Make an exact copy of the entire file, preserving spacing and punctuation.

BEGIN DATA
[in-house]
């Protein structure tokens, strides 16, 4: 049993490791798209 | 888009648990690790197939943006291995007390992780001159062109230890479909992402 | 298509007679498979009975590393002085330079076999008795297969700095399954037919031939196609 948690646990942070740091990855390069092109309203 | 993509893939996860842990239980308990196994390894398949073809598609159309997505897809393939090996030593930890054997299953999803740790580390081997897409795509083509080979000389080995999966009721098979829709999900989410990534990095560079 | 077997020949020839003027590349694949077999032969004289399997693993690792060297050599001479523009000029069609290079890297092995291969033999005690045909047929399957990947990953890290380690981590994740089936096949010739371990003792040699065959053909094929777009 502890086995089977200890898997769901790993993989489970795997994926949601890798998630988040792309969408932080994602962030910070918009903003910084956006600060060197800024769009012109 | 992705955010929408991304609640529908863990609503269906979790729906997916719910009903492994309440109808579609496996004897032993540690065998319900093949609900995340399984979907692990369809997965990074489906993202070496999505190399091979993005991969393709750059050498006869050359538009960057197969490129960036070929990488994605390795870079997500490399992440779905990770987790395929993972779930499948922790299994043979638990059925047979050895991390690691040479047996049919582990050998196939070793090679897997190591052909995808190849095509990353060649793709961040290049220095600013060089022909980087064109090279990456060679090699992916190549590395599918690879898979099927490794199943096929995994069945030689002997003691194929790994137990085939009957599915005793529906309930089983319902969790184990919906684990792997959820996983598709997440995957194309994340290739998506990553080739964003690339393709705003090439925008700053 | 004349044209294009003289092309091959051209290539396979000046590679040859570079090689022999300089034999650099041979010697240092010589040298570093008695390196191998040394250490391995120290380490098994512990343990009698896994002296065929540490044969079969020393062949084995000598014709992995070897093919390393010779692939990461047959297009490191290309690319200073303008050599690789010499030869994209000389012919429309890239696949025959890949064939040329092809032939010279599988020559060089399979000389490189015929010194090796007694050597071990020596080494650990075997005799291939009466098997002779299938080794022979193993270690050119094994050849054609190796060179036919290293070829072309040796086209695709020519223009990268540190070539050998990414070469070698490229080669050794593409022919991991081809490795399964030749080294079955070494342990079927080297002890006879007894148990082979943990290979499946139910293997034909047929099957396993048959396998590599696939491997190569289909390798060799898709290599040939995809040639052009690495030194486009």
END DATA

[in-house]
């Protein structure tokens, strides 16, 4: 049993490791798209 | 888009648990690790197939943006291995007390992780001159062109230890479909992402 | 298509007679498979009975590393002085330079076999008795297969700095399954037919031939196609 948690646990942070740091990855390069092109309203 | 993509893939996860842990239980308990196994390894398949073809598609159309997505897809393939090996030593930890054997299953999803740790580390081997897409795509083509080979000389080995999966009721098979829709999900989410990534990095560079 | 077997020949020839003027590349694949077999032969004289399997693993690792060297050599001479523009000029069609290079890297092995291969033999005690045909047929399957990947990953890290380690981590994740089936096949010739371990003792040699065959053909094929777009 502890086995089977200890898997769901790993993989489970795997994926949601890798998630988040792309969408932080994602962030910070918009903003910084956006600060060197800024769009012109 | 992705955010929408991304609640529908863990609503269906979790729906997916719910009903492994309440109808579609496996004897032993540690065998319900093949609900995340399984979907692990369809997965990074489906993202070496999505190399091979993005991969393709750059050498006869050359538009960057197969490129960036070929990488994605390795870079997500490399992440779905990770987790395929993972779930499948922790299994043979638990059925047979050895991390690691040479047996049919582990050998196939070793090679897997190591052909995808190849095509990353060649793709961040290049220095600013060089022909980087064109090279990456060679090699992916190549590395599918690879898979099927490794199943096929995994069945030689002997003691194929790994137990085939009957599915005793529906309930089983319902969790184990919906684990792997959820996983598709997440995957194309994340290739998506990553080739964003690339393709705003090439925008700053 | 004349044209294009003289092309091959051209290539396979000046590679040859570079090689022999300089034999650099041979010697240092010589040298570093008695390196191998040394250490391995120290380490098994512990343990009698896994002296065929540490044969079969020393062949084995000598014709992995070897093919390393010779692939990461047959297009490191290309690319200073303008050599690789010499030869994209000389012919429309890239696949025959890949064939040329092809032939010279599988020559060089399979000389490189015929010194090796007694050597071990020596080494650990075997005799291939009466098997002779299938080794022979193993270690050119094994050849054609190796060179036919290293070829072309040796086209695709020519223009990268540190070539050998990414070469070698490229080669050794593409022919991991081809490795399964030749080294079955070494342990079927080297002890006879007894148990082979943990290979499946139910293997034909047929099957396993048959396998590599696939491997190569289909390798060799898709290599040939995809040639052009690495030194486009």